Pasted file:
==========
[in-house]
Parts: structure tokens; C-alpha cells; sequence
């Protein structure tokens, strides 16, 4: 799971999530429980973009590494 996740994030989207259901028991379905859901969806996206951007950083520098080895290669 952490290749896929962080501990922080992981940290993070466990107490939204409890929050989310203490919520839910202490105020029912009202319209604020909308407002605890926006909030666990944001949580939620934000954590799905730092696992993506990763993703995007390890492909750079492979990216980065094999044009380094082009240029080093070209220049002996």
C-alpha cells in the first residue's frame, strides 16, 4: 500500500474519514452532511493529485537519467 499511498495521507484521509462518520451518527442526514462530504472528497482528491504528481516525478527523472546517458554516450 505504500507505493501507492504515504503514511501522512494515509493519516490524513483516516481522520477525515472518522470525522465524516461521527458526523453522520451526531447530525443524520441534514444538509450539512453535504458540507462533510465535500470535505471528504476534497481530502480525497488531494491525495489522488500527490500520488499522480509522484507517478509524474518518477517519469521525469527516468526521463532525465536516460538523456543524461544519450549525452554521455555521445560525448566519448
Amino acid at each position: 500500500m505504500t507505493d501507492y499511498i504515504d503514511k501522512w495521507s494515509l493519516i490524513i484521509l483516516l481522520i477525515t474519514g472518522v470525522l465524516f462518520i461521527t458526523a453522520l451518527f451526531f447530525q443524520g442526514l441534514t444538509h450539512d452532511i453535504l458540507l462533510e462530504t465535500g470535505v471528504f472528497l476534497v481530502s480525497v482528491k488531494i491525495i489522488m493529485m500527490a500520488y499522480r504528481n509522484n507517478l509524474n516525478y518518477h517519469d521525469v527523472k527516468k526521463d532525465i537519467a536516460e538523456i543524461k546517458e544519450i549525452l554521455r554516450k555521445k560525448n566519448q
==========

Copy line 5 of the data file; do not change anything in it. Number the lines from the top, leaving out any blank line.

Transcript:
Amino acid at each position: 500500500m505504500t507505493d501507492y499511498i504515504d503514511k501522512w495521507s494515509l493519516i490524513i484521509l483516516l481522520i477525515t474519514g472518522v470525522l465524516f462518520i461521527t458526523a453522520l451518527f451526531f447530525q443524520g442526514l441534514t444538509h450539512d452532511i453535504l458540507l462533510e462530504t465535500g470535505v471528504f472528497l476534497v481530502s480525497v482528491k488531494i491525495i489522488m493529485m500527490a500520488y499522480r504528481n509522484n507517478l509524474n516525478y518518477h517519469d521525469v527523472k527516468k526521463d532525465i537519467a536516460e538523456i543524461k546517458e544519450i549525452l554521455r554516450k555521445k560525448n566519448q